In this week’s Torah portion, a momentous event occurs. The patriarch Jacob is renamed “Israel,” and the Jewish people, as Jacob’s descendants, become the “Children of Israel.” The name Israel is connected both to the people and to the land that they eventually inhabit, transforming Canaan into the Land of Israel. But what does this name “Israel” mean, and why is it attached to our ancestor Jacob and to us?
By the time his name is changed, Jacob has been through a lot in his life. He has contended with his brother Esau over which of them would have the birthright, and he has colluded with his mother to trick his father into giving him the blessing of the first-born as well.
Seeking to escape Esau’s wrath, he has fled to his uncle Laban’s house to make a new life. He has worked seven years to marry Rachel, only to be unwittingly married to her sister Leah instead, and he has had to work another seven years to marry his original intended. Then, he has found his household full of strife, as Rachel and Leah have competed for his affections.
Meanwhile, he has fought to be fairly compensated by Laban for his labors. In short, Jacob’s life has been full of struggle. It has hardly been the easy, charmed life that he might have hoped for when he received his father’s blessing.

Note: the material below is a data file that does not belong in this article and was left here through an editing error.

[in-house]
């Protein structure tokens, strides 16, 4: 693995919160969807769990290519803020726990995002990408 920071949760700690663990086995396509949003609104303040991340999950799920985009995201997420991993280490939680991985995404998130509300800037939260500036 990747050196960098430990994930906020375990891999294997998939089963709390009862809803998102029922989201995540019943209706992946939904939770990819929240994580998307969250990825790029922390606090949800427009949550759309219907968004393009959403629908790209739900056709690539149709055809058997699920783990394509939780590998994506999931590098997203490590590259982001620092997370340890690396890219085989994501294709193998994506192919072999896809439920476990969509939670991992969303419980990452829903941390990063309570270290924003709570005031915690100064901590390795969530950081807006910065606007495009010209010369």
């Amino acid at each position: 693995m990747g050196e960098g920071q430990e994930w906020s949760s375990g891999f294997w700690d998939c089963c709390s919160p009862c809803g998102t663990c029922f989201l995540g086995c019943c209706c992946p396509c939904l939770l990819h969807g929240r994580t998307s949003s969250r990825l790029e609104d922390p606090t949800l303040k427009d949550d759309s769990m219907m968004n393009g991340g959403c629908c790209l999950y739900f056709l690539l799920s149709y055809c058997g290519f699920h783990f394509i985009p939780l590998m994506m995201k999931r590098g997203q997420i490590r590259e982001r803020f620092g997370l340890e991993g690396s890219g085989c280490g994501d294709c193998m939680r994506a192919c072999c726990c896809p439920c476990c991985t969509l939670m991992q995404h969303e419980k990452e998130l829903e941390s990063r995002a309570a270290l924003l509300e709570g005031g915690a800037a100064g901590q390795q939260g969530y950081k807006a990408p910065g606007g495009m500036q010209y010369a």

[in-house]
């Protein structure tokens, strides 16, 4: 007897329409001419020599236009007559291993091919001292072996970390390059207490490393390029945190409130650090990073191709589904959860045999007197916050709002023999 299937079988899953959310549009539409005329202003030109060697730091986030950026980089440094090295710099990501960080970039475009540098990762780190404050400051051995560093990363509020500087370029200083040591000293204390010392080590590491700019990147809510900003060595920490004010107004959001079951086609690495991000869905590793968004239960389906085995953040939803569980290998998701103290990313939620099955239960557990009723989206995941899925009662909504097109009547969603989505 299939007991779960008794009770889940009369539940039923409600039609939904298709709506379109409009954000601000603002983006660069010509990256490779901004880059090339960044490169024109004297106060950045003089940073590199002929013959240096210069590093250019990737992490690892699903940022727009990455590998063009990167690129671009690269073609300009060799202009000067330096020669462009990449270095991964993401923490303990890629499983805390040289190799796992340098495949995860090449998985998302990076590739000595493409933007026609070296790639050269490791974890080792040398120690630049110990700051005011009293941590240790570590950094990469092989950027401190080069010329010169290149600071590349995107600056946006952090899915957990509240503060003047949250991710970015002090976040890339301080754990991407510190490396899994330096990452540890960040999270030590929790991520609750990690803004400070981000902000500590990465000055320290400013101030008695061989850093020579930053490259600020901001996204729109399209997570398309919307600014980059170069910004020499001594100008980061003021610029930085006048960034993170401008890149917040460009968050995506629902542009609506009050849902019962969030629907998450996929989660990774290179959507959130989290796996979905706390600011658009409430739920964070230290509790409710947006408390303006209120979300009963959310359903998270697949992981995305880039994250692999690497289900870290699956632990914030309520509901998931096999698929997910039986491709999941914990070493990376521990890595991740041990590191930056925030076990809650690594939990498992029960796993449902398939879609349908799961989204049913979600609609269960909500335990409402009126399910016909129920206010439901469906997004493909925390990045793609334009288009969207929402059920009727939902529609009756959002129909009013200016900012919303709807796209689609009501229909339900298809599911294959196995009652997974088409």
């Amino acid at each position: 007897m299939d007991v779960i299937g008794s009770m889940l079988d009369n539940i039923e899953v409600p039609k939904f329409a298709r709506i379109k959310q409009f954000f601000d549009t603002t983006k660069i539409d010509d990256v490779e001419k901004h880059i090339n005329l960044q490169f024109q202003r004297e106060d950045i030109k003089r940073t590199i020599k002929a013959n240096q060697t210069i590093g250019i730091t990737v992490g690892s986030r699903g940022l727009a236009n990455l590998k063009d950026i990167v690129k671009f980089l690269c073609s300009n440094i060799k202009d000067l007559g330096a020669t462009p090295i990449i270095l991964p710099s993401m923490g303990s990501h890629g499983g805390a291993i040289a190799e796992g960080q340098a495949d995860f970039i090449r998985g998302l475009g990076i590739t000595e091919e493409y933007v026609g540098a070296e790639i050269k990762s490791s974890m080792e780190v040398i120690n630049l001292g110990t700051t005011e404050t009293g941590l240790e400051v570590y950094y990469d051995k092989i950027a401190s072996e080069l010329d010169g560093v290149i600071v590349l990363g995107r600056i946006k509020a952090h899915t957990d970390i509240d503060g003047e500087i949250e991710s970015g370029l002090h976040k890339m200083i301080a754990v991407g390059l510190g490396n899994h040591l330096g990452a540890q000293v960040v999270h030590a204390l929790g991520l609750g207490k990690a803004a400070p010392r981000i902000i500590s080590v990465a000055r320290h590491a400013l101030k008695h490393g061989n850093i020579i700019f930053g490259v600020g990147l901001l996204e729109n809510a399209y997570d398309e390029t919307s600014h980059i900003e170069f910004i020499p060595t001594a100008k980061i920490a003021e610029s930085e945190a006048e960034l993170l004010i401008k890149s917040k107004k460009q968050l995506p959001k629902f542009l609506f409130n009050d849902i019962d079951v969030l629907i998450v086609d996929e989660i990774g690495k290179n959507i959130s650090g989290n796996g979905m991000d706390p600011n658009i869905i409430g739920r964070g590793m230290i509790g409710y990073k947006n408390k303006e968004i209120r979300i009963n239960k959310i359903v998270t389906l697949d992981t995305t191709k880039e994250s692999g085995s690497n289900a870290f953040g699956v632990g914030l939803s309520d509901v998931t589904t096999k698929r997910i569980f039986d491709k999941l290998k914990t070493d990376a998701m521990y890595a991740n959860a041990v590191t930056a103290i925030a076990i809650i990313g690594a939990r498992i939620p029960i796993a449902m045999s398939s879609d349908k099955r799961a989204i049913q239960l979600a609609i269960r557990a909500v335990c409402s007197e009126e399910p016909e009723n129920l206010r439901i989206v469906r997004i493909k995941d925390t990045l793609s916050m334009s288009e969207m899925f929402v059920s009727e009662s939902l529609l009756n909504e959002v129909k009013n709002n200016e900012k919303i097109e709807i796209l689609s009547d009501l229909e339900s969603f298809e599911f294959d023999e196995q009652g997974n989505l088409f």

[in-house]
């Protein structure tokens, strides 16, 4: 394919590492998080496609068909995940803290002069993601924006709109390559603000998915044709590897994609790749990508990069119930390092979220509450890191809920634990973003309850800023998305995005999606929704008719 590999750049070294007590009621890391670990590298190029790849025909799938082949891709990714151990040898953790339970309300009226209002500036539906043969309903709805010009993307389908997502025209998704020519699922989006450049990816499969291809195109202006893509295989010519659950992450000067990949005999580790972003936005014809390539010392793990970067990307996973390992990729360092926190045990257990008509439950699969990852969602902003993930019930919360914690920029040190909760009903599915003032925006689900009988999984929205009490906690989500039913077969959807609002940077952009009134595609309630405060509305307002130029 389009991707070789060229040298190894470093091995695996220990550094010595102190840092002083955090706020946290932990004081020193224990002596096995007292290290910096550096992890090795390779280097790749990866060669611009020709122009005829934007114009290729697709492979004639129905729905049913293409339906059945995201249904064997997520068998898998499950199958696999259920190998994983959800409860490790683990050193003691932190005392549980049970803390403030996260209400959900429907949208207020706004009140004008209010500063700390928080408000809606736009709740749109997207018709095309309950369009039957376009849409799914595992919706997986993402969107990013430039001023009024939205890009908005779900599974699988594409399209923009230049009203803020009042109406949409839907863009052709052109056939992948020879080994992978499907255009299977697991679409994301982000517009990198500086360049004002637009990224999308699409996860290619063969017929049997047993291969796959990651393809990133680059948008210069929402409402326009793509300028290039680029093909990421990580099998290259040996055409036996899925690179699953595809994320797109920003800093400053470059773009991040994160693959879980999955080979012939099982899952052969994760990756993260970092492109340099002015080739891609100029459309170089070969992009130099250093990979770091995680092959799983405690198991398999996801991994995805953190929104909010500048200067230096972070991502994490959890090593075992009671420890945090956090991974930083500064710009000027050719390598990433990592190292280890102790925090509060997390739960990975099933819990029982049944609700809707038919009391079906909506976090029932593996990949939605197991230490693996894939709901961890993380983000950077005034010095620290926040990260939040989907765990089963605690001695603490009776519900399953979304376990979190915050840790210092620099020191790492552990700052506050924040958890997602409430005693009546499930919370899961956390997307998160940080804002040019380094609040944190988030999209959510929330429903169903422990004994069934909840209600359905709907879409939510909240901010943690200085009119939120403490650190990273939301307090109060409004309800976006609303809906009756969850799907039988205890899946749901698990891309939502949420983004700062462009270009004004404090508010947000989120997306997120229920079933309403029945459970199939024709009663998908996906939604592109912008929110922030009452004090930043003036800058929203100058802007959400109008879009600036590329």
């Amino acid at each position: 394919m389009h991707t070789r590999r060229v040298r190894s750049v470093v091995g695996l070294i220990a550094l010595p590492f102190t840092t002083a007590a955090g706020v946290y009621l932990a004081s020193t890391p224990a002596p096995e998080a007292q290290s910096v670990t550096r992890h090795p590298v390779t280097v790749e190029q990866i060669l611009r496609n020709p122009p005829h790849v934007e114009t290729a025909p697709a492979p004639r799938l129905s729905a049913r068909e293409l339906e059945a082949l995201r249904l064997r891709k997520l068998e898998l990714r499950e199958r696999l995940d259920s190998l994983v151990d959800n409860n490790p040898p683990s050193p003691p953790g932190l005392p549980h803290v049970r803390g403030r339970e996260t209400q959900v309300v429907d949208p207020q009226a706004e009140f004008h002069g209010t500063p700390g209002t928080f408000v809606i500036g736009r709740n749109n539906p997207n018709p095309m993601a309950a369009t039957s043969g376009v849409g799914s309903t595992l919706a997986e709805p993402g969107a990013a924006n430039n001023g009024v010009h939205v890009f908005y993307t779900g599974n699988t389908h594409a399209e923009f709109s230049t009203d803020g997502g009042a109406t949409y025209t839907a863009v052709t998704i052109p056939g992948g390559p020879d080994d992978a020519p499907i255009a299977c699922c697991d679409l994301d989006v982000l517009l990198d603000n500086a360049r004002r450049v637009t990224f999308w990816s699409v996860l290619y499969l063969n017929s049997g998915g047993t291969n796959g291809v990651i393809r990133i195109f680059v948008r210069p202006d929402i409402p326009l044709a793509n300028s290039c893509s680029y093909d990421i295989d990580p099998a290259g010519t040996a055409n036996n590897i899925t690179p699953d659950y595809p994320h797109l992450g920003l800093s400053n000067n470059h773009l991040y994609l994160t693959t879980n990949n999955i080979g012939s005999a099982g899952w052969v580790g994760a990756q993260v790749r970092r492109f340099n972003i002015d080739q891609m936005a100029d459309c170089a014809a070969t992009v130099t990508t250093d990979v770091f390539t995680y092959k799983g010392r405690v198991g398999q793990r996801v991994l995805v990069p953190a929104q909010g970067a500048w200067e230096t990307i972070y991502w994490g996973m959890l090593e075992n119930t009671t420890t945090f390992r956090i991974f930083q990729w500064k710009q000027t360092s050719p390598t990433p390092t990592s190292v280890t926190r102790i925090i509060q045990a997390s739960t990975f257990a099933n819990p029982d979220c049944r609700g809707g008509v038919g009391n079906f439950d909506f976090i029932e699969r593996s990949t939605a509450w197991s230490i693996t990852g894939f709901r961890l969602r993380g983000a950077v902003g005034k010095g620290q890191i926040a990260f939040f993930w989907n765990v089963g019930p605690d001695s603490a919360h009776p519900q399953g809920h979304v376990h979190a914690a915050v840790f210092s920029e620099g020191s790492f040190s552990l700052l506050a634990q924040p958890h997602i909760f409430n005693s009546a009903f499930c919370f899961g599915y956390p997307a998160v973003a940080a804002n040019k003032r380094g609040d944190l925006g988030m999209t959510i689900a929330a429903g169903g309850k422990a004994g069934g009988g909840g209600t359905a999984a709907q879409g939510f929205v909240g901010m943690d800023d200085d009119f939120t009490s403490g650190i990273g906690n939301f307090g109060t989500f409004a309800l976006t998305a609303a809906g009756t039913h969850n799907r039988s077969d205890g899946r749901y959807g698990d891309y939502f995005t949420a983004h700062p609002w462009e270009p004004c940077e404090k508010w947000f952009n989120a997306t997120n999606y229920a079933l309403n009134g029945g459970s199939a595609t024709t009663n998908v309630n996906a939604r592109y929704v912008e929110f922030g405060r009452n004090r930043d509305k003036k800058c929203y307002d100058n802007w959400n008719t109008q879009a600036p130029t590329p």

Now Jacob is returning to the land of his ancestors and finds that Esau is approaching him with 400 men. He devises means of protection for his family, and then he spends the night alone on the banks of the river and wrestles with a man until morning.
The ancient rabbis teach that this man is actually an angel, perhaps the guardian angel of Esau with whom Jacob has already spent so much time contending.
Finally, Jacob demands of the angel a blessing. The angel asks for his name. When he replies, “Jacob,” the angel says, “Your name shall no longer be Jacob, but Israel, for you have striven with God and with men and have been able [to do so].”
The name Israel is thus given its own etymology in the Torah: one who strives with God and human beings. In a neat turn of phrase, Rabbi Arthur Waskow translates Israel as “God-wrestler.” Jacob has known struggle throughout his life, contention with other human beings and wrestling within himself to come to terms with his own relationship with God.
Perhaps he has also had to struggle to reconcile the different parts of himself, the Jacob who uses trickery to get what he wants and the Jacob who sees angels climbing a ladder to the heavens and who hears God’s voice speaking to him.
The angel does not promise Jacob rest from his struggles. Instead, in giving Jacob the name Israel, the angel reaffirms that struggle is what Jacob’s life is for. He is meant to struggle with people, to struggle with God, to struggle with himself.
And we, his descendants, are intended to continue that struggle. We struggle with the Torah, with doing what is right, and with reconciling the human and divine parts of ourselves. When we enter into that struggle and claim it for ourselves, we truly become the Children of Israel.